Running the orange light: why 2018’s data woes are all Trump’s fault

Recent world events have shone a light on personal data use by brands, political parties and media platforms, says Tyler Greer. If they want their brands to succeed, marketers must strike a fine balance.

This article originally appeared in The Trust Issue, our June/July 2018 issue of Marketing magazine.

Tyler Greer 150 BWTo be frank, it’s all Trump’s fault. For years now, most of us have been happily posting, searching, WhatsApping away, comfortable in the knowledge that the price paid for semi-meaningful connections and time-saving convenience is nothing but some so-called data. And then all of a sudden, we have The Donald. And Cambridge Analytica. And Zuckerberg fronting a US Senate inquiry.

And, what a few short months ago seemed the harmless cost of living in the 21st century, today looks like a Faustian bargain.

The election of Donald Trump has done a lot of things to the world, but for many it has been the looking glass through which we view digital media and its reliance on data collection anew. For those of us working in the industry, none of this comes as revelation. But for the rest of the world, the idea that data collected on the platform on which they share much of their personal lives with friends and connections may have been integral to the election of Trump is unbearable.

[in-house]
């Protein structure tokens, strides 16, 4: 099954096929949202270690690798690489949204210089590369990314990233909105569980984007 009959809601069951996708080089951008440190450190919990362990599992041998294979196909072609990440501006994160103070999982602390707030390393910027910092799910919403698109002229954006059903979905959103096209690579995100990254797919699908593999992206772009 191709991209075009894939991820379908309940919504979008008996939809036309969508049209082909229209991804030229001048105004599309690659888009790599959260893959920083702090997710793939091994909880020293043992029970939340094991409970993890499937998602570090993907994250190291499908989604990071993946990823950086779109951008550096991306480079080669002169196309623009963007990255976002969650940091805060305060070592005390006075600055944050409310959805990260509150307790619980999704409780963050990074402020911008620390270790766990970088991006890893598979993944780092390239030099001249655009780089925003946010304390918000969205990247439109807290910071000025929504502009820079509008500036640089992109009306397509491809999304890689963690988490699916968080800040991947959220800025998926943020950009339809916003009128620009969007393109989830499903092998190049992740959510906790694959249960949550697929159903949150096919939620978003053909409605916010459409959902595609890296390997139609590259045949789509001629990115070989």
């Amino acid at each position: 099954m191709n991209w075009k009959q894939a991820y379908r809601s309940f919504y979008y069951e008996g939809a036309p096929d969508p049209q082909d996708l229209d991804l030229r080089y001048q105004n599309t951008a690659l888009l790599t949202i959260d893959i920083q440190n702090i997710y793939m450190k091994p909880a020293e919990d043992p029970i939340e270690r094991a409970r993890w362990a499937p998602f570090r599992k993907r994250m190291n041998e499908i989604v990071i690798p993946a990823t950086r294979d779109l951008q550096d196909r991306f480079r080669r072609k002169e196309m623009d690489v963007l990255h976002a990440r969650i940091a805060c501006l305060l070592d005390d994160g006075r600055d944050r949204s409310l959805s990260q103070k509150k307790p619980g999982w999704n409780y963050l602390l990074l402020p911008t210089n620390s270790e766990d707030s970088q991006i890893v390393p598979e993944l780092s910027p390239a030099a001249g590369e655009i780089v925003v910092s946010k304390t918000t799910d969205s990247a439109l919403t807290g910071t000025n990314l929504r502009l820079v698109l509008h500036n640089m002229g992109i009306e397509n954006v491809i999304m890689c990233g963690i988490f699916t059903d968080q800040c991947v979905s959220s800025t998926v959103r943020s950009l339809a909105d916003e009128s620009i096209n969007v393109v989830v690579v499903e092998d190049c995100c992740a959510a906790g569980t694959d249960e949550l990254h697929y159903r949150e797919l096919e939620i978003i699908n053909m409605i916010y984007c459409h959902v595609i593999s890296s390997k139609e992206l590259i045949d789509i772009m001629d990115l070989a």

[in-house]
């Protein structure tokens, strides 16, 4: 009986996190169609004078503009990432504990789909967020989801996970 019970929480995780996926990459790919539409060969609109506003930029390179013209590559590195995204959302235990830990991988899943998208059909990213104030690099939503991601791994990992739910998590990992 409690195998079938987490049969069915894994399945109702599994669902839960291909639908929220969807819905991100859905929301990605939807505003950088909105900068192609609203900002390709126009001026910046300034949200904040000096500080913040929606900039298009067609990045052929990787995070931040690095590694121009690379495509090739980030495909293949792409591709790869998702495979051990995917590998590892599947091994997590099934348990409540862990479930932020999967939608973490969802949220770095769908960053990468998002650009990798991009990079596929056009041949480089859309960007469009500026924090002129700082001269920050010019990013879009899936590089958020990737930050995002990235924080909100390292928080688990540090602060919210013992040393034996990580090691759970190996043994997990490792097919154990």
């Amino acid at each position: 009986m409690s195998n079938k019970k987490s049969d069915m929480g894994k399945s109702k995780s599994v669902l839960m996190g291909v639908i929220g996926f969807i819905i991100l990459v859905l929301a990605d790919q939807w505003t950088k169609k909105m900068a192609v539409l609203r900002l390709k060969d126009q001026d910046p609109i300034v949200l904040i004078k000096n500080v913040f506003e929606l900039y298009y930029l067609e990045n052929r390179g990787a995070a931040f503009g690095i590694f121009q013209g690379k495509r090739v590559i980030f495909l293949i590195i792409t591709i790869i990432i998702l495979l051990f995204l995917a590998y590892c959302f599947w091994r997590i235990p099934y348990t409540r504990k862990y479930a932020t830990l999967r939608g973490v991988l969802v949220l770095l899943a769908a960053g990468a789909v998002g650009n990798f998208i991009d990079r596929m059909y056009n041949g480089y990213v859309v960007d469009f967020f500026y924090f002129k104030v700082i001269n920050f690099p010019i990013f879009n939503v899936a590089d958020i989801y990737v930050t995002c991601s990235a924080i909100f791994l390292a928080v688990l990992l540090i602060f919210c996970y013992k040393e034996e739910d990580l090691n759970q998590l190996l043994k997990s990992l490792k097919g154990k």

Targeted ads using our name is one thing; democracy is another.

“Things,” according to [Ernest] Hemingway when describing bankruptcy, “happen slowly, and then all at once.” Indeed, calamities can seem to move incrementally before the sudden onrush when it all seems to fall apart swiftly. Digital media, which has been running a simultaneous charter of ever-finer reporting and insight coupled with often nefarious data collection and usage, seems right now to be in a crisis that has been years in the making.

It’s about trust, and how quickly it can erode.

Trust Cover 200It’s not news that trust has taken a battering across the industry; it’s been well-covered. But it’s worth pausing for a moment to again call out the areas in which it has declined, because it is systemic, and at the heart of it sits digital.

The declining relationship between agencies and brands has to some degree been overplayed, and there are still fruitful and longstanding agency-client relationships that will endure. But the sheer amount of pitching in the market illustrates how tenuous many of these partnerships are. Trading desks, while acting to reduce the clutter of vendors and give agencies more control over campaign optimisation, have developed reputations for opaque practices. P&G’s response to this has also been well-covered. Technology increasingly allows brand marketing teams to cut digital ties with agencies and bring performance marketing in-house, in this way controlling their own data and freeing themselves of service fees.

But the other end of the advertising spectrum should be the most concerning. The consumer awakening around the use of their data seems to be peaking. For some it is the apparent incursion by brands and services into what they regard as their private space, but for most it is simply about irritating ads.

Data has provided marketers with many interesting and beneficial things, but it finds its most annoying expression in the form of retargeting, and if there is anything that is ultimately going to bring down the digital house, it’s this.